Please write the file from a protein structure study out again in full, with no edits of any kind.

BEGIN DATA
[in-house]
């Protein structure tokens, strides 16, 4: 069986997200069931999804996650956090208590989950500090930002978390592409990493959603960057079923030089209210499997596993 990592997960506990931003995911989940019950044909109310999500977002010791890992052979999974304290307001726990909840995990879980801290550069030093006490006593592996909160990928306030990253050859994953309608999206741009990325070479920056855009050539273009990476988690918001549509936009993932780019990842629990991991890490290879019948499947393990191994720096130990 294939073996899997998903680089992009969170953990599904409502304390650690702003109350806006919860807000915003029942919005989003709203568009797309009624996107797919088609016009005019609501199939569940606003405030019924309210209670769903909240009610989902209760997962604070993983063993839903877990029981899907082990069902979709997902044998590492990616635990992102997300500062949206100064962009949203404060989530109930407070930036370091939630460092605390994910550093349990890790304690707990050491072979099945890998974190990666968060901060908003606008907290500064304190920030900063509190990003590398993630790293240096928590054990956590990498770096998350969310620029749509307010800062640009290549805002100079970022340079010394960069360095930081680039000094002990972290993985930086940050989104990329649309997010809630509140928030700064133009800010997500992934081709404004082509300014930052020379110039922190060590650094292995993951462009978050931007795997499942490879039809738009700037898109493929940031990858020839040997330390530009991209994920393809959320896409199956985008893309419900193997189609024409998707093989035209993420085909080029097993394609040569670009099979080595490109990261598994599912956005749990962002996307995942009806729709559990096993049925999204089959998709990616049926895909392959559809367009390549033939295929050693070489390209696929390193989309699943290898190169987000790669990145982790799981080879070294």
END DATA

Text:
[in-house]
């Protein structure tokens, strides 16, 4: 069986997200069931999804996650956090208590989950500090930002978390592409990493959603960057079923030089209210499997596993 990592997960506990931003995911989940019950044909109310999500977002010791890992052979999974304290307001726990909840995990879980801290550069030093006490006593592996909160990928306030990253050859994953309608999206741009990325070479920056855009050539273009990476988690918001549509936009993932780019990842629990991991890490290879019948499947393990191994720096130990 294939073996899997998903680089992009969170953990599904409502304390650690702003109350806006919860807000915003029942919005989003709203568009797309009624996107797919088609016009005019609501199939569940606003405030019924309210209670769903909240009610989902209760997962604070993983063993839903877990029981899907082990069902979709997902044998590492990616635990992102997300500062949206100064962009949203404060989530109930407070930036370091939630460092605390994910550093349990890790304690707990050491072979099945890998974190990666968060901060908003606008907290500064304190920030900063509190990003590398993630790293240096928590054990956590990498770096998350969310620029749509307010800062640009290549805002100079970022340079010394960069360095930081680039000094002990972290993985930086940050989104990329649309997010809630509140928030700064133009800010997500992934081709404004082509300014930052020379110039922190060590650094292995993951462009978050931007795997499942490879039809738009700037898109493929940031990858020839040997330390530009991209994920393809959320896409199956985008893309419900193997189609024409998707093989035209993420085909080029097993394609040569670009099979080595490109990261598994599912956005749990962002996307995942009806729709559990096993049925999204089959998709990616049926895909392959559809367009390549033939295929050693070489390209696929390193989309699943290898190169987000790669990145982790799981080879070294």